6. Nov 4-6 • NASCO Institute
in Ann Arbor MI, hosted by the North American Students of Cooperation
This annual event is held at the Michigan Union, right on campus, in the middle of downtown Ann Arbor. Most of the participants come from student co-ops around the US and Canada, attracting those who have been most inspired by their first taste of cooperative living. There are workshops, banquets, parties, and caucuses—all geared to making a good thing better.

• • •
While I'll only be able to attend five of the six (I was already booked to conduct a facilitation training over Memorial Day Weekend, when Douglas announced this year's conference at The Farm), I love getting together with people hungry for information about community, and am excited to have so many chances to share my enthusiasm about cooperative living with so many folks in one year.

This year, FIC's events cup runneth over. I invite you to mark your calendar now, so that when the time comes, you can runneth over and attend one or two of the events nearest you. We can also use your help in banging the drum to let your friends (and listserves) know about this great lineup of community events—before time runneth out.

Friday, January 14, 2011

The Unintended Effect of Working with Affect

I was in a meeting at home the other day and one of the topics on the agenda was a proposal I'd circulated a few days ahead of time about how to use a chunk of money that came my way unexpectedly. It was the first time we'd talked about it as a group and there were some critical reactions among members about my proposal—both about what I wanted to do with the money, and about my having stated my preferences before the group could discuss it together.

While how to make the best use of windfall money is an interesting topic, that's not what I want to write about today. Instead, I want to describe the confusion we experienced when I tried to establish that I'd heard what people were upset about.

In sequence, three members told me about the negative reaction they had to my proposal. After each spoke, I was asked to tell that person what I'd heard—active listening. When I did, I tried to deliver my reflective statement with the affect that I thought best matched the feelings that that person had reported. While this is something I do regularly as a professional facilitator (and have a lot of success with), it didn't go very well at home. Let me walk through the confusion...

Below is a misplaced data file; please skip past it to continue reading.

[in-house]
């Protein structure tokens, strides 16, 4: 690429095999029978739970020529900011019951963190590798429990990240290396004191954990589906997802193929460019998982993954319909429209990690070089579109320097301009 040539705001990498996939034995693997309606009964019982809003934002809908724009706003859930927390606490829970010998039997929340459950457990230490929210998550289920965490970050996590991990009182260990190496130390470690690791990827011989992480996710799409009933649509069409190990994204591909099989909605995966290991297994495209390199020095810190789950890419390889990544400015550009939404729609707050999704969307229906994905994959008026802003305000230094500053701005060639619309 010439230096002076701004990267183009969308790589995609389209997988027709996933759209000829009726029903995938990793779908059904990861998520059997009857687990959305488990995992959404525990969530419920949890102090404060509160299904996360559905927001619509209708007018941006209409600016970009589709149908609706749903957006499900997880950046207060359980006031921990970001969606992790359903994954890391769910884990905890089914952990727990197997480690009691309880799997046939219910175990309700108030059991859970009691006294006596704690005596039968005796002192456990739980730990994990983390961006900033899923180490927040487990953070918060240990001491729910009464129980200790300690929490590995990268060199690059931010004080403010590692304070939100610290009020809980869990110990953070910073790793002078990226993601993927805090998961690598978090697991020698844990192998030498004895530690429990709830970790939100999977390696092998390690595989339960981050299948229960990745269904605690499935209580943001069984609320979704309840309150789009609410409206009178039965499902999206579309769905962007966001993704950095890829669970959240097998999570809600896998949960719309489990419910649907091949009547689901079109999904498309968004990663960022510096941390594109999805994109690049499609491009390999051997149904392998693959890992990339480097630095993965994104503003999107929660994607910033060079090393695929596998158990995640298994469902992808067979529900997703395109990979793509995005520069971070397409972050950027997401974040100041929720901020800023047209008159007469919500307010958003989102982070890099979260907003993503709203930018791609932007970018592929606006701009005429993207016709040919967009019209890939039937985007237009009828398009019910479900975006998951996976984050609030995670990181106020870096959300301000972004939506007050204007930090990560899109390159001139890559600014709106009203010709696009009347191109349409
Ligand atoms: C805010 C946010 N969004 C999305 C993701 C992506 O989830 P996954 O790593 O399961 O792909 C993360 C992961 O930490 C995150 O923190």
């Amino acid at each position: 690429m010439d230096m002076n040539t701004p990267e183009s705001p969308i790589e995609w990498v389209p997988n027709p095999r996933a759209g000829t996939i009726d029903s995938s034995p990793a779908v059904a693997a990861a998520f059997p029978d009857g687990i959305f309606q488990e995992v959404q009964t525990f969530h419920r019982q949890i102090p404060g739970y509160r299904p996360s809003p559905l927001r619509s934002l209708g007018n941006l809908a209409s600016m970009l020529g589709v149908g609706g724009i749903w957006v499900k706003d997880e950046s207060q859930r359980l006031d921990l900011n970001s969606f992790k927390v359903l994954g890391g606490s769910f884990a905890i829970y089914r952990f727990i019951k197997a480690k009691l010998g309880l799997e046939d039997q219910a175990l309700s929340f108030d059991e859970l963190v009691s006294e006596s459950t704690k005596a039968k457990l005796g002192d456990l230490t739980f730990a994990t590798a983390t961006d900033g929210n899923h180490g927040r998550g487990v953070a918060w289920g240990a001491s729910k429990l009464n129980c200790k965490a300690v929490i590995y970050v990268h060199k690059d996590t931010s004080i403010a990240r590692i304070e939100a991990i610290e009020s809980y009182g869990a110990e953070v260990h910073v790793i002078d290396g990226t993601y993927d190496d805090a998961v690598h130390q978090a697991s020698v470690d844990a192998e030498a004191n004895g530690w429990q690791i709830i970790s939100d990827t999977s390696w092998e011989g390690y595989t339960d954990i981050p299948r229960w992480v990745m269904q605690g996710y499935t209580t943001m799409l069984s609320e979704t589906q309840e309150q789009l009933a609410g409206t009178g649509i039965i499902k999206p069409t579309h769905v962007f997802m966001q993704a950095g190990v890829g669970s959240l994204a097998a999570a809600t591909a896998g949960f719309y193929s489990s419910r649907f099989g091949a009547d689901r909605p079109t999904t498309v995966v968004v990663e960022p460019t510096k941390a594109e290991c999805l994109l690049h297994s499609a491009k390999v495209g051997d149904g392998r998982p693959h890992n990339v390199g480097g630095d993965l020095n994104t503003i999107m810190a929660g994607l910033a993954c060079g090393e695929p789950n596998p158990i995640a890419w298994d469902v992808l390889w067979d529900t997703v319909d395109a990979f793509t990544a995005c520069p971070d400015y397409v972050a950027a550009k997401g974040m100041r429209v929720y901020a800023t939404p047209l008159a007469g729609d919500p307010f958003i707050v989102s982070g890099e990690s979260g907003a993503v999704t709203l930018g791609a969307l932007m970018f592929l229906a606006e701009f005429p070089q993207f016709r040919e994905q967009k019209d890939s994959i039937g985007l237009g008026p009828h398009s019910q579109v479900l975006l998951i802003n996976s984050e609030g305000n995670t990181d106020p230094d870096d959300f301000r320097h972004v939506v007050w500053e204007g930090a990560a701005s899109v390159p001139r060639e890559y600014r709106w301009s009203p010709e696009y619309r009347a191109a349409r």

o Part of the problem is that all three speakers were being careful about how they expressed themselves, and I was being less careful in trying to connect with their hurt feelings. Thus, they were getting back something more strongly worded and forceful than they'd stated. So there was a question about whether I was overreacting, or correctly reading what they had been soft-pedaling.

It's easy to understand how people learn to be cautious about opening the throttle when expressing upset. Most people don't handle critical feedback well, and it only gets more volatile when the expression comes in a raw package. If something doesn't work well, you learn (eventually) to do it differently. Thus, all three people who were giving me feedback had developed a style that was well-modulated, careful, and deliberate when expressing irritation—especially remembered irritation (as opposed to fulminating upset, which is much harder to contain).

In turn, they were naturally uneasy when hearing it reflected back to them with the kid gloves removed. I wasn't trying to be provocative; I was trying to be accurate. I was trying to recalibrate their distress knowing that they were deliberately toning it down. It's tricky business.

o While that was confusing all by itself, it was worse than that. All three people at first thought that my expression of affect was an indication of my upset, rather than my attempt to mirror theirs. Partly this was due to my having stated things more baldly than they had, and part of it is that most people are not used to active listening as an aerobic activity.

In fact, most people are conflict avoiders, and prefer to keep a lid on how they express upset, for fear, as I mentioned above, that fully expressing it will inspire a spirited defense that may quickly spiral out of control. So they were trying to do two things at once that were not blending together easily: a) matching my words with their words to see if I got the concepts right; and b) inferring my mood from my energy—rather than checking to see how well my energy was an approximation of what they were feeling. It got pretty confusing.

Fortunately, we had an outside facilitator helping us run the meeting and she was able to see the confusion before it got too far out of control. People were surprised when she pointed out that I was not expressing my feelings; that I was only trying to include the emotions
of others (as I'd understood them) in my reflective statements.

o The water was further muddied by the fact that I did have some upset feelings about how people were reacting to my proposal, but I was delaying sharing those until the others felt heard. What a swirl! Though there is nervousness that going into feelings that deeply might cause irreparable relationship damage, I'm more concerned with the damage that will ensue if we don't go there.

The case for caution is built around the notion that the trauma of receiving unedited critical feelings can cause a relationship rift so serious that it can never be repaired. It is based on the idea that the receiver may not be able to accept that someone else is that upset with them, or that the giver may be judged too scary to be close to if they are capable of that level of upset. Either way, it's safer to moderate what you share.